Background: Use of combination pharmacotherapy, including angiotensin-converting enzyme (ACE) inhibitors, angiotensin II type 1 receptor antagonists (angiotensin receptor blockers) and β-adrenoceptor antagonists (β-blockers) in the management of heart failure (HF) can reduce mortality, prevent functional decline and reduce health service use. However, these first-line therapies are underused in older populations. This article describes the use and predictors of use of first-line HF therapies in a population-based cohort of older home care clients in Ontario, Canada.
Objectives: To examine the use and correlates of first-line pharmacotherapy in older home care clients with HF.
Methods: This was a retrospective, cross-sectional study of Resident Assessment Instrument — Home Care (RAI-HC) data in individuals aged ≥65 years receiving home care services in the province of Ontario, Canada. Data collected were from all 14 health regions in Ontario. Home care clients with HF were identified from among those aged ≥65 years whose first RAI-HC assessment occurred between January 2004 and December 2007 (n = 176 866). Potential correlates of pharmacotherapy for HF were identified from the RAI-HC and examined using multivariable logistic regression.
Results: HF prevalence was 12.4%. Among clients with HF, 28.6% received no first-line pharmacotherapy; this proportion declined by 6% over the 4 years studied. Only 28.0% were receiving recommended combination therapy. First-line pharmacotherapy use was dependent on hypertension and diabetes mellitus status. Use of pharmacotherapy was less likely among older clients and those with functional impairment, airway disease or behavioural symptoms.
Conclusions: Approximately 29% of older home care clients with HF received no first-line HF pharmacotherapy, while another 28% received optimal first-line HF pharmacotherapy. In addition to the expected clinical correlates, the increased likelihood of non-use associated with clients’ demographic and functional characteristics raises concerns about quality of care. A better understanding of how these factors affect prescribing practices, particularly for combination therapy, would help to optimize HF disease management. For clinicians, this work also serves as a potential reminder to follow guideline recommendations for HF management in older, vulnerable adults.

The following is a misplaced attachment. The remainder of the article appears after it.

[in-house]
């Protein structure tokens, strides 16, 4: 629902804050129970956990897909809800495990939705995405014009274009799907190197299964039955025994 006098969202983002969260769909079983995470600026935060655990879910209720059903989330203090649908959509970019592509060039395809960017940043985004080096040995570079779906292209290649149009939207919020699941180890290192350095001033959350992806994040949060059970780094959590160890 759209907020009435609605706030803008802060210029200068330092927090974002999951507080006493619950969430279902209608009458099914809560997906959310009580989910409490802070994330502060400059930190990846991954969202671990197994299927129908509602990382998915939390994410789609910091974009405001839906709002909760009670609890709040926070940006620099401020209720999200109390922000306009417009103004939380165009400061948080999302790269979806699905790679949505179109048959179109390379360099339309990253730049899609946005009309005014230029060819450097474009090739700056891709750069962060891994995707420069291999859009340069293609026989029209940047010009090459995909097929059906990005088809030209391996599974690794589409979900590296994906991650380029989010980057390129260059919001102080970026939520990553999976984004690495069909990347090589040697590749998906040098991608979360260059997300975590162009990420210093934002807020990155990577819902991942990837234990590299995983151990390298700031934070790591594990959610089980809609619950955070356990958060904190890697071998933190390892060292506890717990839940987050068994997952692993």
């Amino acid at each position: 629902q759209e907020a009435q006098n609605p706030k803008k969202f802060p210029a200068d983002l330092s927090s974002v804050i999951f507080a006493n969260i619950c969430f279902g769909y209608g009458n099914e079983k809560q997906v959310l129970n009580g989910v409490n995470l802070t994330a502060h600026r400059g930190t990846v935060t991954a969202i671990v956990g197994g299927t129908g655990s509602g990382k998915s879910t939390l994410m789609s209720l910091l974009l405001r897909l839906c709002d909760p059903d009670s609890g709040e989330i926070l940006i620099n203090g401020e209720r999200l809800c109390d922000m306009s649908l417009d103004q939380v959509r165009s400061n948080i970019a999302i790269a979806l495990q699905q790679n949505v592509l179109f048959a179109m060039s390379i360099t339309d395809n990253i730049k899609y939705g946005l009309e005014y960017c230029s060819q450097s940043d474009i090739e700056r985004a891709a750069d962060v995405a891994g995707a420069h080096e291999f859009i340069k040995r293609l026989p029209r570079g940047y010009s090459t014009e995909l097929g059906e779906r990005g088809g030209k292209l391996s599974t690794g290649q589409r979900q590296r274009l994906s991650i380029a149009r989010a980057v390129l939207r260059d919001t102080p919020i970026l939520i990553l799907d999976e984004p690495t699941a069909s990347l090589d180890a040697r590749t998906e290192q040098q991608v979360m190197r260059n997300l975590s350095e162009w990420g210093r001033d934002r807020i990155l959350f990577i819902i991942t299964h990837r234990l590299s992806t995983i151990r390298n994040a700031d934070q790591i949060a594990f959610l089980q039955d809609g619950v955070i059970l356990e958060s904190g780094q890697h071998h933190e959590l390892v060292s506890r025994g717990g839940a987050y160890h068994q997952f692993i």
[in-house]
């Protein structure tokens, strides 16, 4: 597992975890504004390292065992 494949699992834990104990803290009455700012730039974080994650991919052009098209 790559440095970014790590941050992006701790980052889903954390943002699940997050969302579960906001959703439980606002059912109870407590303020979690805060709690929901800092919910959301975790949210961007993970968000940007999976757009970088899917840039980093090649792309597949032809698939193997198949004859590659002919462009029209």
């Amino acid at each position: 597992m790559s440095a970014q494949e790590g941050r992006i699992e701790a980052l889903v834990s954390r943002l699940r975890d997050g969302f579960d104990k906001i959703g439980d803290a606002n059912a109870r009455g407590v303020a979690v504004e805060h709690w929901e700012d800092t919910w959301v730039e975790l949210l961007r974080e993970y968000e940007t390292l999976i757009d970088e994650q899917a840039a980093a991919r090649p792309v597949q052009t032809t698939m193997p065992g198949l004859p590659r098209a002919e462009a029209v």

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The Change Foundation, Toronto, Ontario, Canada, provided financial support for this research. The Change Foundation did not play a role in the design or conduct of the study; the collection, management, analysis or interpretation of data; or in the preparation, review or approval of the completed manuscript.
Dr Hirdes received the grant for this study from the Change Foundation and is supported as the Ontario Home Care Research and Knowledge Exchange Chair by the Ontario Ministry of Health and Long Term Care. Dr Heckman is a primary panelist of the Canadian Cardiovascular Society Consensus Conference on heart failure and receives salary support as the Schlegel Research Chair in Geriatric Medicine at the University of Waterloo. Dr McKelvie is Chair of the Canadian Cardiovascular Society Consensus Conference on heart failure. Dr Maxwell holds a Health Scholar Award from the Alberta Heritage Foundation for Medical Research and also received salary support from the CIHR Institute of Aging and Brenda Strafford Foundation Chair in Geriatric Medicine, University of Calgary. None of these roles were in conflict with this study or preparation of this manuscript. Dr Tyas, Dr Tjam and Dr Foebel also have no conflicts of interest that are directly relevant to the content of this study.
There were no other persons who made substantial contributions to this study or manuscript preparation.
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